At least five airlines were affected by a computer issue Monday morning that grounded several flights in major cities around the country, according to the Federal Aviation Administration.
"Several airlines are experiencing issues with a flight planning weight and balance program," the FAA said in a statement after Delta and Southwest reported issues via Twitter. United, JetBlue and Alaska Airlines were also affected by the computer outage, as well as American Airlines regional carriers, the FAA said.
Aerodata, the system which went down, is used by the airlines use to check the weight and balance of planes before takeoff. Aerodata has not yet responded to ABC News' requests for comment.
Planes were grounded nationwide, including in Los Angeles, New York and Chicago, but systems for at least three of the major airlines were resolved within about an hour. The rest of the impacted airlines resolved the issue in the following hours.
Delta, Southwest and American each reported the computer system issue was resolved before 8:30 a.m. and Southwest reported its ground stop was lifted within 40 minutes. Both Delta and Southwest said the outage caused delays but not cancellations. The short time down was not predicted to cause major ripple effects for travel Monday, but had the largest effect on Southwest flights.
Twenty-two percent of Southwest flights were delayed Monday, according to the live flight-tracking website FlightAware, while other airlines saw delays in the ballpark of 2 to 5 percent.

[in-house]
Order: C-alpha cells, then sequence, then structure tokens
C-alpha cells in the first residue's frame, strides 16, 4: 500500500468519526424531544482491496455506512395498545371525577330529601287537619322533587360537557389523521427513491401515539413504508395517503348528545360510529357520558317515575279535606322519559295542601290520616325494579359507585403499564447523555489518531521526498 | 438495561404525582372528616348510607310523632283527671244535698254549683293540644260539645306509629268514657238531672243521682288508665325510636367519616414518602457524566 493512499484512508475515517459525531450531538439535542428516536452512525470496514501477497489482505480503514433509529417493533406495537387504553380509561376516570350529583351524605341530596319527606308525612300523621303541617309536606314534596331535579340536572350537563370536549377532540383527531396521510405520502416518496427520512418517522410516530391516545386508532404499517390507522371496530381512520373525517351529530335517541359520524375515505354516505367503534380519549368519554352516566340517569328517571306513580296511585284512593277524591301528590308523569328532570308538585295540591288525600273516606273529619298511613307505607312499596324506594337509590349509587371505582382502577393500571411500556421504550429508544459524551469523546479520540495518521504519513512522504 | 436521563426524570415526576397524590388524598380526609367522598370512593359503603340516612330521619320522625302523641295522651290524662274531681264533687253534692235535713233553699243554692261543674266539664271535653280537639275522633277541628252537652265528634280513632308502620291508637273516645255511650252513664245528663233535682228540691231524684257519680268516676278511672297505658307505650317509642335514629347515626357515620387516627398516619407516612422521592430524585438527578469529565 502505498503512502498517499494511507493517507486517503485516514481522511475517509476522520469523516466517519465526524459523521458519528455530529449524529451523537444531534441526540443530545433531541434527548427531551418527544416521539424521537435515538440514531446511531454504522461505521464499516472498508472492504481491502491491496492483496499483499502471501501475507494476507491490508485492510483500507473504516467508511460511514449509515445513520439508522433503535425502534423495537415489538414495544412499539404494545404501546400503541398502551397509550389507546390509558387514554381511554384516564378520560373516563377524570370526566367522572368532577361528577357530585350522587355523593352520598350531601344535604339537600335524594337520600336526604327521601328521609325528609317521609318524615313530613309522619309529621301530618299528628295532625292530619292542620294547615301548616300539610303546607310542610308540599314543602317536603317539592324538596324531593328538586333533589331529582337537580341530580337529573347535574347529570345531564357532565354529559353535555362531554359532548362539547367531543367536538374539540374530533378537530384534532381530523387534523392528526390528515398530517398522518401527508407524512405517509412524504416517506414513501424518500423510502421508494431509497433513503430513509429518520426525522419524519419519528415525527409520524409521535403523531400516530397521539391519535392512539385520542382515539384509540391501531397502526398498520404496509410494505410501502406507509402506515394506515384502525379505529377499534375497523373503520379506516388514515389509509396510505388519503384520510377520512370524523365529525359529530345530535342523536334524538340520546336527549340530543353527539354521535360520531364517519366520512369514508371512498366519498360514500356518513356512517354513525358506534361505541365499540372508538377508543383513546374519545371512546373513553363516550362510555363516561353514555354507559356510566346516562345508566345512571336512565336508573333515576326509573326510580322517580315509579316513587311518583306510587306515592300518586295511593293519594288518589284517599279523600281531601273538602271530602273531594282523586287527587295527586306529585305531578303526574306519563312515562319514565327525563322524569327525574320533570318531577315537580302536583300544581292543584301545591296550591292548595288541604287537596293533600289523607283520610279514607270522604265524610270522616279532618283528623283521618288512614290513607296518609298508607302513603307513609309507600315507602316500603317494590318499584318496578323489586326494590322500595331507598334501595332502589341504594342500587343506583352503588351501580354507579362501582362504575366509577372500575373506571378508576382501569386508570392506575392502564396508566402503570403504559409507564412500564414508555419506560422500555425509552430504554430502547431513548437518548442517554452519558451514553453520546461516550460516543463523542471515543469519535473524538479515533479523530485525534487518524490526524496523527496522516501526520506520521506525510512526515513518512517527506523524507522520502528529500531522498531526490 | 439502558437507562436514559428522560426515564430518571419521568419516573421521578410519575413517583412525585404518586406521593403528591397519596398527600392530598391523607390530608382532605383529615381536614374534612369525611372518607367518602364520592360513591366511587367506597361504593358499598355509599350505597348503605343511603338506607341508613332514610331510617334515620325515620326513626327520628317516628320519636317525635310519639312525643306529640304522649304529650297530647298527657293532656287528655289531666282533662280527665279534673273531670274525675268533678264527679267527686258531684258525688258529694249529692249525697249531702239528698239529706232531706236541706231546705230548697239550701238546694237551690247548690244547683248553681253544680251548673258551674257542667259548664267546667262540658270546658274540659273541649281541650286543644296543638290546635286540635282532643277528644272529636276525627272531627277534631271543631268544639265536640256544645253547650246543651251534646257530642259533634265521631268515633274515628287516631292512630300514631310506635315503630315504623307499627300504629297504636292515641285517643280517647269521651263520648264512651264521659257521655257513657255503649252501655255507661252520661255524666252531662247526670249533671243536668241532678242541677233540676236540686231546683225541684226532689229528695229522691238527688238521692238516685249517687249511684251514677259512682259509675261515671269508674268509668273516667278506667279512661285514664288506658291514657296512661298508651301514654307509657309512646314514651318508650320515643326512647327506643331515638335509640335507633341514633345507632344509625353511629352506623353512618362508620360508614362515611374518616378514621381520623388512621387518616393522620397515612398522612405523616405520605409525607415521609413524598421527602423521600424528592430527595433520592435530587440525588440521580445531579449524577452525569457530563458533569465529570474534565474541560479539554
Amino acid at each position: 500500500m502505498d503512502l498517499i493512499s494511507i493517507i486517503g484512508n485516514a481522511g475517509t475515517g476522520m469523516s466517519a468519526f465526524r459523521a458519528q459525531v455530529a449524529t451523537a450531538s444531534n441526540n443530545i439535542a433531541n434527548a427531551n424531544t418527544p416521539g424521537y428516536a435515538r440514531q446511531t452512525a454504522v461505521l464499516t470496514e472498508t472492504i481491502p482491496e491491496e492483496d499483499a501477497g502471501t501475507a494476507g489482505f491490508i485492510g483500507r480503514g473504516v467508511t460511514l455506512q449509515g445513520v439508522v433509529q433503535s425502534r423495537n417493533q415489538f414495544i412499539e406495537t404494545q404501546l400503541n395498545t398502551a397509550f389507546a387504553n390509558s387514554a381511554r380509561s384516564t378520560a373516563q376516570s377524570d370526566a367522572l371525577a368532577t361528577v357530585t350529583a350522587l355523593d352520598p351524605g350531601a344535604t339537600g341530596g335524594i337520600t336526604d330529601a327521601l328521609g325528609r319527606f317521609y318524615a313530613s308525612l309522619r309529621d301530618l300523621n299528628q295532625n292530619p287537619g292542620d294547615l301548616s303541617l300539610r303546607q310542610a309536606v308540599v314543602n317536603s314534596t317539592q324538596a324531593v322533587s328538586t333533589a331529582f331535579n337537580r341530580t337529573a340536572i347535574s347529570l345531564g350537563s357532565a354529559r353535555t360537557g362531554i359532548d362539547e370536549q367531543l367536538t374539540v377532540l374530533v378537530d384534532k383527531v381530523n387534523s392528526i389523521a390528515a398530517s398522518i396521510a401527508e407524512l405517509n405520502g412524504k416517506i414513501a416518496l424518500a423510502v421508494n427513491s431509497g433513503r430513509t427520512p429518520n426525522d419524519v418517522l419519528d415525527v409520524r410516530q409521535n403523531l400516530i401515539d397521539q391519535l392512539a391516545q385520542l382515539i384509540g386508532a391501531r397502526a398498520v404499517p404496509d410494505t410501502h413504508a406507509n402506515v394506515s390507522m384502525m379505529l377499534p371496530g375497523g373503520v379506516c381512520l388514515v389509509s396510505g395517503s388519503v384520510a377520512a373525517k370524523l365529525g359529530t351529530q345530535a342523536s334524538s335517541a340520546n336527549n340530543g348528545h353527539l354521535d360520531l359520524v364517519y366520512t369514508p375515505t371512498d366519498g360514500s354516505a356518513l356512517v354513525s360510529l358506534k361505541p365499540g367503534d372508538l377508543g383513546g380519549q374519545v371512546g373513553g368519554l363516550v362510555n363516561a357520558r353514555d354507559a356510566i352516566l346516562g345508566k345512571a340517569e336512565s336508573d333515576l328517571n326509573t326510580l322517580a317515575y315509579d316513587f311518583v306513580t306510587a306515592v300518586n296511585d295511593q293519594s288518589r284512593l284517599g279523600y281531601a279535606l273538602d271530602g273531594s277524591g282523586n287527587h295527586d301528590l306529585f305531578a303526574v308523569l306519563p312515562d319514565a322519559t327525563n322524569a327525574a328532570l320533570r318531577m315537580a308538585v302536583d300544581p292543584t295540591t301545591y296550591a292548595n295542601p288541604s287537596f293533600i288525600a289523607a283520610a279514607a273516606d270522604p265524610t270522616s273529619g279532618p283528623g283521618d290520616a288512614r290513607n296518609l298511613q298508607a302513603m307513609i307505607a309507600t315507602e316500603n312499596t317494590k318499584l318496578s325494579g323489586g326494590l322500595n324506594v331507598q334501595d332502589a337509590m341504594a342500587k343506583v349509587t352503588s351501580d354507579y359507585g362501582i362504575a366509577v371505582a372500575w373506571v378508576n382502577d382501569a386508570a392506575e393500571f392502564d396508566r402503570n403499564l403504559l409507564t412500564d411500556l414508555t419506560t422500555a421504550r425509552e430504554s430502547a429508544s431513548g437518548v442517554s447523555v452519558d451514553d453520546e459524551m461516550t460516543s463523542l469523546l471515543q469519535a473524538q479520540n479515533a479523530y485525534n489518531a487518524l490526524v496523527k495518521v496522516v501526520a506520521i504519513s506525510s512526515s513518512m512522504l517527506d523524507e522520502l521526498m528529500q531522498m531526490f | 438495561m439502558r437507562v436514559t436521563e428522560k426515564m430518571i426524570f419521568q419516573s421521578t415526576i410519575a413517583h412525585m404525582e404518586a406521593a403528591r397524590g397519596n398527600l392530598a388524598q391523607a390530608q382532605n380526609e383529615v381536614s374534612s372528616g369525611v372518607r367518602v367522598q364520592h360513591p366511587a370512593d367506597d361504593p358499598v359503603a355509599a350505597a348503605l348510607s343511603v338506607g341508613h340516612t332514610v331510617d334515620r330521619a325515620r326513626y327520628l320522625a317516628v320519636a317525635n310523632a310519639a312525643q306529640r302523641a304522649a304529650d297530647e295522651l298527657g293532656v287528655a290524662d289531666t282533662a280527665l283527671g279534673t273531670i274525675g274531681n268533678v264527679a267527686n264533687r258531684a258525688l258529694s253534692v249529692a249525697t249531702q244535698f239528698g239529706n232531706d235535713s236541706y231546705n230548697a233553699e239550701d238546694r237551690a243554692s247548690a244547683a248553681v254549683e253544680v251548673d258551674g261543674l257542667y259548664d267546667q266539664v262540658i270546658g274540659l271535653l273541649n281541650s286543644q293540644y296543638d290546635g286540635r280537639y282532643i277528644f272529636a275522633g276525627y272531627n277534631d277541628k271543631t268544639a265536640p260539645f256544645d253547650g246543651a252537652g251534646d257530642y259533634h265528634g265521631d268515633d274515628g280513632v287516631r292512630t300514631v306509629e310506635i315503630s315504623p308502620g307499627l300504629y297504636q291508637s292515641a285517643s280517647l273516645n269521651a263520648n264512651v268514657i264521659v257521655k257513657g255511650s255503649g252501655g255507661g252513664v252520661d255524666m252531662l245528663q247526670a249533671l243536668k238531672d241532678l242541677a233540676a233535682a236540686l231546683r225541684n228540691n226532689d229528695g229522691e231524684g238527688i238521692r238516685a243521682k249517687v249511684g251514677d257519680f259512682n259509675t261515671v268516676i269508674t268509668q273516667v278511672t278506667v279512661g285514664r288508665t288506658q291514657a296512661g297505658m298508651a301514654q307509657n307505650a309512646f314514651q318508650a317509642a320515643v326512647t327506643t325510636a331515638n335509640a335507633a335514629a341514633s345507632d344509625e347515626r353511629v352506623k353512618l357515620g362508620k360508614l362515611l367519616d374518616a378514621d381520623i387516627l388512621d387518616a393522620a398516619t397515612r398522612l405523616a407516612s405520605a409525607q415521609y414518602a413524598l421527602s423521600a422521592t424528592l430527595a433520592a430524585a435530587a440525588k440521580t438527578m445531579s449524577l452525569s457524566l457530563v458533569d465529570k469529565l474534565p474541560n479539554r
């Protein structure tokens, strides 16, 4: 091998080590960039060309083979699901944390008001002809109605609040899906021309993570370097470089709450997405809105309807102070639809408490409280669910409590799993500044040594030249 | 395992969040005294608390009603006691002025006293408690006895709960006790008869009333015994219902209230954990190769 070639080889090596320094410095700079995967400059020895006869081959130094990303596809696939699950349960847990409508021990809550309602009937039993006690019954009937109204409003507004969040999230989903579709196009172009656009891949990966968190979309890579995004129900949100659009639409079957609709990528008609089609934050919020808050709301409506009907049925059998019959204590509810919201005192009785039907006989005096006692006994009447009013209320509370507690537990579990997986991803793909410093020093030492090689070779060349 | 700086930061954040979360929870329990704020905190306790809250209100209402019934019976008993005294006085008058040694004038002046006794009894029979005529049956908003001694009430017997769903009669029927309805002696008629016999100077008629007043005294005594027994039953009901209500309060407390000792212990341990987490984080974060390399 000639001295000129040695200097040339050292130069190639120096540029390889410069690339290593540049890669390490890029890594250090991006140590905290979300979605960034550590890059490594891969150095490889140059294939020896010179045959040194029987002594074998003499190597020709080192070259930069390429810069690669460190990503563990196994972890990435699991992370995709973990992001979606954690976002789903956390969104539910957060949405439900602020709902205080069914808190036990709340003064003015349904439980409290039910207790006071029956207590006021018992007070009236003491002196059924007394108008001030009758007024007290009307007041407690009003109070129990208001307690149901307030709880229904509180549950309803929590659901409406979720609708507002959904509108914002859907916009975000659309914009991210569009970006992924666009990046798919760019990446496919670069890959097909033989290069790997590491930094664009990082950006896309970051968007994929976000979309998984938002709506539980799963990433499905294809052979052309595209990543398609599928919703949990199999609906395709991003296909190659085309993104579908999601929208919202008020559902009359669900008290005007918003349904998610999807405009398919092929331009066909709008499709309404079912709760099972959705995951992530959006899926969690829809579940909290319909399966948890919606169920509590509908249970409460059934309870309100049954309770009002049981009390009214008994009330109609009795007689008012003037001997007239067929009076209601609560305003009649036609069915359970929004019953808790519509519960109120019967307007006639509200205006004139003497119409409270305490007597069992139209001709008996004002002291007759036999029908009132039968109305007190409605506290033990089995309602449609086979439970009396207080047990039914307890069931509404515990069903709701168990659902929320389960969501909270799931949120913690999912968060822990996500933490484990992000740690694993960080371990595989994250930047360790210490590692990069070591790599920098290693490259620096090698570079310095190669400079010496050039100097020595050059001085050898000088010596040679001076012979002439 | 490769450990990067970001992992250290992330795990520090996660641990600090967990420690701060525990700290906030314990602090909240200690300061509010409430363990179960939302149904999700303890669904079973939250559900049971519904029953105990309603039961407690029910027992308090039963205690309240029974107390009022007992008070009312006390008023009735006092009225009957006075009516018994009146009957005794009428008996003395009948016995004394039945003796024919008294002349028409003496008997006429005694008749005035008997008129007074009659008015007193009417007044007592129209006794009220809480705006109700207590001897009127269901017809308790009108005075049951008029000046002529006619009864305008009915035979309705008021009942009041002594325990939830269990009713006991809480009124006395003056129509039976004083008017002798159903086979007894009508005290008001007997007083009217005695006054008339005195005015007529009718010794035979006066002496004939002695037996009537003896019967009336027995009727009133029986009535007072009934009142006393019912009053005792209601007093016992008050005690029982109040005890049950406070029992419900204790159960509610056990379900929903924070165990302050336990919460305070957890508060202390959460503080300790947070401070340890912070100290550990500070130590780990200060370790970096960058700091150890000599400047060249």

Most of the airlines apologized to passengers and asked for patience in response to grievances aired on Twitter, saying they were working to reduce the impact of scattered delays.
"A brief third-party technology issue that prevented some Delta Connection flights from being dispatched on time this morning has been resolved. No cancellations are expected due to the issue and our teams are working to resolve some resulting delays," Delta said in a statement.
"The technical issue that impacted a few of our regional carriers has been resolved. We apologize to our customers for the inconvenience," American Airlines responded to passenger complaints on Twitter.
"We’re working with Customers on any impacts to their travel plans and we appreciate their understanding as we place nothing higher than the safe operation of every flight," Southwest said in a statement.
Monday morning's computer issues come after several airlines of the same airlines suffered another outage to a different system last week. The Sabre system, which handles ticketing and boarding, affected American, JetBlue and Alaska Airlines.
ABC News' David Kerley and Jeffrey Cook contributed to this report.